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Elusive voices: the lives and letters of Anandibai Joshi

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Malavika Karlekar   |   Published 04.09.07, 12:00 AM

In 1886, the year Kadambini Ganguly became a GBMC (Graduate of Bengal Medical College), a 21-year-old Maharashtrian woman also qualified as a doctor in faraway Philadelphia. When Anandibai Joshi died in 1887, she left behind a rich body of correspondence that she had had with her husband, Gopalrao, as well as with those who had helped her go to America. These provided grist for the biographical mill, beginning with one by an early American feminist, Caroline Healey Dall, a year after Anandibai’s death. Dall, who had met Anandibai, aimed to make available the life and motivation of this young Indian woman for the American audience. Women’s education — often at the behest of missionaries — took centre-stage, Anandibai being a prime example. In Crossing Thresholds: Feminist Essays in Social History, the historian of 19th-century Maharashtra, Meera Kosambi, points out that although the biography is influenced by Dall’s Orientalism, it nevertheless iconizes that “little brown baby whose future no one suspected”.

Kashibai Kanitkar’s 1912 biography, the first Marathi one in this genre to be written by a woman, also relied on letters, information given by Gopalrao, and some family friends. Kosambi feels that despite the limitations of her work, Kashibai did manage to bring Anandibai’s voice into focus by quoting extensively from her letters. On the other hand, the fictionalized Anandi Gopal (1962) by S.J. Joshi, which follows her life very closely, projects Anandibai more as a victim, a helpless recipient of all Gopalrao’s depredations and untrammelled ambition. In doing so, Kosambi adds, he subverts the earlier two books, both by women. Published originally in Marathi and adapted for the stage, Joshi’s novel was immensely popular, an English translation appearing thirty years later.

Though Anandi is the heroine, in Joshi’s version, the postmaster Gopalrao’s life-consuming obsession with women’s education makes the reader focus on him — even in anger. Abuse of his child-wife, violence towards her — all in the name of making sure that she had a single-minded interest in education — are described in detail. So is a cringing, dominated Anandi. One day, when she was found helping her grandmother in the kitchen, Gopalrao flew into an uncontrollable rage and beat the young girl with a bamboo stick. The neighbourhood was agog: husbands beat wives for not cooking — but whoever had heard of a wife being beaten for cooking when she should have been reading? Soon after, a son was born to the couple — but died shortly thereafter. He had been treated by the local doctor, as the one who was trained in Western medicine was a Christian and an outsider; neither Anandi nor her child could be seen by him, lamented Joshi.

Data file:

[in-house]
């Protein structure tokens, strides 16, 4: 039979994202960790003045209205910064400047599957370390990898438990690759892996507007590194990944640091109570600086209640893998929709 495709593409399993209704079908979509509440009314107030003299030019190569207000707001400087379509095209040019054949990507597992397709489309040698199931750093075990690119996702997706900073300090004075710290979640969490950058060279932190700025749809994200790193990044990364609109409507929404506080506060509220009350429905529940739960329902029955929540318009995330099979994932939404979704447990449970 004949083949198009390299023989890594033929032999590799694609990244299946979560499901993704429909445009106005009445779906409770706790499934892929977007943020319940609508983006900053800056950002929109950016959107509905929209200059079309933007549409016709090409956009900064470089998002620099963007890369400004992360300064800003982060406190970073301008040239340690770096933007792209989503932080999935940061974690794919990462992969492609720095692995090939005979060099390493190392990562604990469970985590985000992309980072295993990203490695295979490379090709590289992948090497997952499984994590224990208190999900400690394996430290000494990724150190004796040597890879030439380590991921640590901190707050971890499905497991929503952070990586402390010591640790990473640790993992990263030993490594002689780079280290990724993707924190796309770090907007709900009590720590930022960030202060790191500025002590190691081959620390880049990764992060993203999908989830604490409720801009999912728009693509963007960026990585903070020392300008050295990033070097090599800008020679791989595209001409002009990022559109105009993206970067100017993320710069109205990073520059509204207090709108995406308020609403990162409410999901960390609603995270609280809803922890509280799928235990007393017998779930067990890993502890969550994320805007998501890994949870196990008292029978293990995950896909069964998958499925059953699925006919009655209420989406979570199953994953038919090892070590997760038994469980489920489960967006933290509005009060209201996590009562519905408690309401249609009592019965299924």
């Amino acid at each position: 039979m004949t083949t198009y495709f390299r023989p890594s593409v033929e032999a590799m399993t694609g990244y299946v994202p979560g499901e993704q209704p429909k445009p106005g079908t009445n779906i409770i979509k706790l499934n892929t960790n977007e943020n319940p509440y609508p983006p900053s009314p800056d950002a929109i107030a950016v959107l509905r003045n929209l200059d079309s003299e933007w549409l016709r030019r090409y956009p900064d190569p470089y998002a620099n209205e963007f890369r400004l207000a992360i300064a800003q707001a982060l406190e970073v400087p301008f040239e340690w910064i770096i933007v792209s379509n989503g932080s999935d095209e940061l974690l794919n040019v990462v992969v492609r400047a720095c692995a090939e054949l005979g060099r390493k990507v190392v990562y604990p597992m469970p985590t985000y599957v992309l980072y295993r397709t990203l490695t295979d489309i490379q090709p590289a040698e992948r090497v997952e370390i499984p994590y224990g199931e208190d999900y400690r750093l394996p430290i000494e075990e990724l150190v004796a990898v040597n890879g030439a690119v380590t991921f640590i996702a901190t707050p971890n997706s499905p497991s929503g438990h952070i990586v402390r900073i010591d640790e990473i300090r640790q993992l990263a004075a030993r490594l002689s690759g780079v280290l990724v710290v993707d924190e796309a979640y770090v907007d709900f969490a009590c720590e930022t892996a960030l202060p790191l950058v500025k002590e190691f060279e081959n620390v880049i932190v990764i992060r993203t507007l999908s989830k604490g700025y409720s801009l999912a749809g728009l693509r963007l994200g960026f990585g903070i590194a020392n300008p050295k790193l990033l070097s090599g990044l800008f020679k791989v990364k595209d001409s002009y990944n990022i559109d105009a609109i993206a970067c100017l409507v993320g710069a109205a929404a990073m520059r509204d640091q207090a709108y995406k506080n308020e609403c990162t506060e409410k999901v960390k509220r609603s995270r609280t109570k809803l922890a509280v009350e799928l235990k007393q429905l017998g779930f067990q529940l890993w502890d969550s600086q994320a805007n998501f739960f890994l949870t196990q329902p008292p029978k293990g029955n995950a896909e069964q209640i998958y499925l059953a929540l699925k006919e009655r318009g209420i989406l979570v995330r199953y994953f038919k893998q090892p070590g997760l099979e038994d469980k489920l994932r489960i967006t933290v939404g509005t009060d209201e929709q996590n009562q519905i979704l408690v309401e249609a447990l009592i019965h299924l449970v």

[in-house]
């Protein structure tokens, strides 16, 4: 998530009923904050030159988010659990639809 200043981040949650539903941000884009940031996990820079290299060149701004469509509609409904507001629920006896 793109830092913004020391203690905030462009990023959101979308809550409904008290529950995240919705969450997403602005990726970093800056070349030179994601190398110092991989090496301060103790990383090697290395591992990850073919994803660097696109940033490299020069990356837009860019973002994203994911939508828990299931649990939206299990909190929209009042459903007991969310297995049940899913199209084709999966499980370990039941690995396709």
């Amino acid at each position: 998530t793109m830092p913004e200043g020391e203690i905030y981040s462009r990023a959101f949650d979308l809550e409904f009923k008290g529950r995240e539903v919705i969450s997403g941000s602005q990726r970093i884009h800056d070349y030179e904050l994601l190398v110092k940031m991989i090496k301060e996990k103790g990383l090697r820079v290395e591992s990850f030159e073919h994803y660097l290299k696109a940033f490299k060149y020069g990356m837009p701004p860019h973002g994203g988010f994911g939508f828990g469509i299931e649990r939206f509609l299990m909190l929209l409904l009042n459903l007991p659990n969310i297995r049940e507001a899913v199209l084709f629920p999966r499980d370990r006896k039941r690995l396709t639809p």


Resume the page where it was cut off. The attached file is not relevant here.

Gopalrao’s fixation with educating his wife grew exponentially, and he decided that with the help of a Mrs Carpenter, a Philadelphian missionary, he would send Anandibai to America to train to be a doctor. Before she sailed for New York from Calcutta (where her husband was then employed), Anandibai addressed a full hall at a public meeting. This was in 1883, not long after Kadambini and Chandramukhi Basu had graduated from Bethune College. Anandi spoke of the lack of women doctors and added, “I volunteer to qualify myself as one.” She went on to point out that existing midwifery classes were not sufficient, and in any case, “the instructors who teach the classes are conservative and to some extent jealous”. Brave words from a mere slip of a girl who, Joshi writes, hid timorously behind her husband as loud applause broke out. But did she indeed do so? Or was she smiling proudly at the audience?

Anandi survived the long sea voyage in the company of a missionary couple and was met in New York by Mrs Carpenter who instantly bore her off to her family home in Roselle, a three-hour train ride away. On a family picnic, a photographer was sent for and Anandi mailed the visual back to Gopalrao to whom she wrote diligently every week. Gopalrao was not pleased; who was the man she was smiling at (the photographer, presumably), and why was her sari not covering her breasts adequately? Anandi was crushed; but overcame her sorrow by burying herself once again in her books at the Women’s Medical College in Philadelphia. By now the strain of a different culture, the cold and damp had affected her and she developed a persistent cough.